One thing is certain: neither the cytoskeleton’s moment-by-moment dynamics nor the coherent and intelligible aspect of its activity can be ascribed to “instructions” from genes — or even to the physical laws bearing on cytoskeletal proteins. As the matter was summarized by Franklin Harold, an emeritus professor of biochemistry and molecular biology at Colorado State University, “One cannot predict the form or function of these complex [cytoskeletal] ensembles from the characteristics of their component proteins”. And yet, Harold went on, “When seen in the context of the parent cell the arrangement of the molecules becomes quite comprehensible.” He then raised the obvious question: “How is the cytoskeleton itself so fashioned that its operations accord with the cell’s overall ‘plan’ and generate its particular morphology time after time?” (Harold 2001, p. 125).
Harold answered the question merely by expressing confidence that understanding will eventually come. And surely it will. But we can be equally sure that it will not come before we have penetrated more deeply the problem: How does a living context, or whole — in this case, the cell with its “overall plan” — manage to express itself through all its parts?
In an integral, organic whole, we can assume the “viewpoint” of many parts in such a way as to make each one momentarily seem to be the coordinating “master” element. This is why the cytoskeleton, just as much as our genes, might appear to explain everything that goes on. With wonderful sensitivity it “feels out” the surfaces of the cell and all its organelles. The balance of forces maintained by the fibers shapes the cell, dynamically positions the organelles, and both guides and helps to power the critical movement of the cell within its environment. As we have seen, the cytoskeleton likewise plays a key role in moving substances to their functional locations within the cell. And it is a decisively important regulator of gene activity.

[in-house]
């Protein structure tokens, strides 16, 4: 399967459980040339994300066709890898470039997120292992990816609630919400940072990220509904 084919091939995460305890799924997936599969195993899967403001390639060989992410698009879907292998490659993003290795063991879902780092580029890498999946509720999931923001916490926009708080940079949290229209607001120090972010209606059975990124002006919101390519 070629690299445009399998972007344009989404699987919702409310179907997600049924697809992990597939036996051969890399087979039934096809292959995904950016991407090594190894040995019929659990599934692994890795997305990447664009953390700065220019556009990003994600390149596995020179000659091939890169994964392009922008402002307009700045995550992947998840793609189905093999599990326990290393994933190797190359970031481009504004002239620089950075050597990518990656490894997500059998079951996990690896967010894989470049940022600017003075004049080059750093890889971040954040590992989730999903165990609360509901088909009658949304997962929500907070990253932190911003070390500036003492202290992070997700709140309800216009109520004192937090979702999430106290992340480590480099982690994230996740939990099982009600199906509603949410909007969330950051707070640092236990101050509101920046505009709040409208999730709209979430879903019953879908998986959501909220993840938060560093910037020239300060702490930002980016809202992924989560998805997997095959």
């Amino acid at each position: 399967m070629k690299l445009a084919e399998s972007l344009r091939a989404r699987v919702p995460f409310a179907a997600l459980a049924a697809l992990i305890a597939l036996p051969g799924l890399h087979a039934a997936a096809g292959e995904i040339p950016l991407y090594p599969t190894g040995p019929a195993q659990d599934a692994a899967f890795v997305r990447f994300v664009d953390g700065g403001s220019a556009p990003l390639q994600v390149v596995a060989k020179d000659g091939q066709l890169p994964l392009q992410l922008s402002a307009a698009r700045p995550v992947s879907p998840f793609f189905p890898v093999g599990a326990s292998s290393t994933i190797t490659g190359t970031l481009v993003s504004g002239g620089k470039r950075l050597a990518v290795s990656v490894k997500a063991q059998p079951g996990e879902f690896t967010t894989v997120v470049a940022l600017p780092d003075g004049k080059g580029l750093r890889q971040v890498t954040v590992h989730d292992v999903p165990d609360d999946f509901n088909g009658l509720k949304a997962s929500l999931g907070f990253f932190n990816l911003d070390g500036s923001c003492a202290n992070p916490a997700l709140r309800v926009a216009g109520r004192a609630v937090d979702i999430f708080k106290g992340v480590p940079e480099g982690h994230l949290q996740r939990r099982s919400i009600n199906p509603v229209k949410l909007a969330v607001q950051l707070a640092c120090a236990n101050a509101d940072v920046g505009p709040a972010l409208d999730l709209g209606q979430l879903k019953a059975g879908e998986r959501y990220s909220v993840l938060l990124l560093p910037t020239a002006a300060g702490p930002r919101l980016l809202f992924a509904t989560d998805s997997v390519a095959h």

And yet, this does not make the cytoskeleton a master regulator. The truth is simply that, to one degree or another, each part of an organic whole bears that whole within itself — is informed by, and expresses, the whole. The idea of a master regulator arises only when we insist on viewing a specific part in isolation from the whole so as to identify single, local, and unambiguous causal interactions. We then say that this part makes certain things happen. The fact that the part is itself made to happen by the very things it supposedly accounts for then tends to be ignored. We lose sight of the fluidity and physical indeterminism of the living context — an indeterminism whose meaning and coherence become visible only when we allow particular physical causes to “disappear” into the unifying narratives, or stories, of the organism’s life (Chapter 2). In much the same way, we experience physical sounds and gestures disappearing into the meaning of our speech.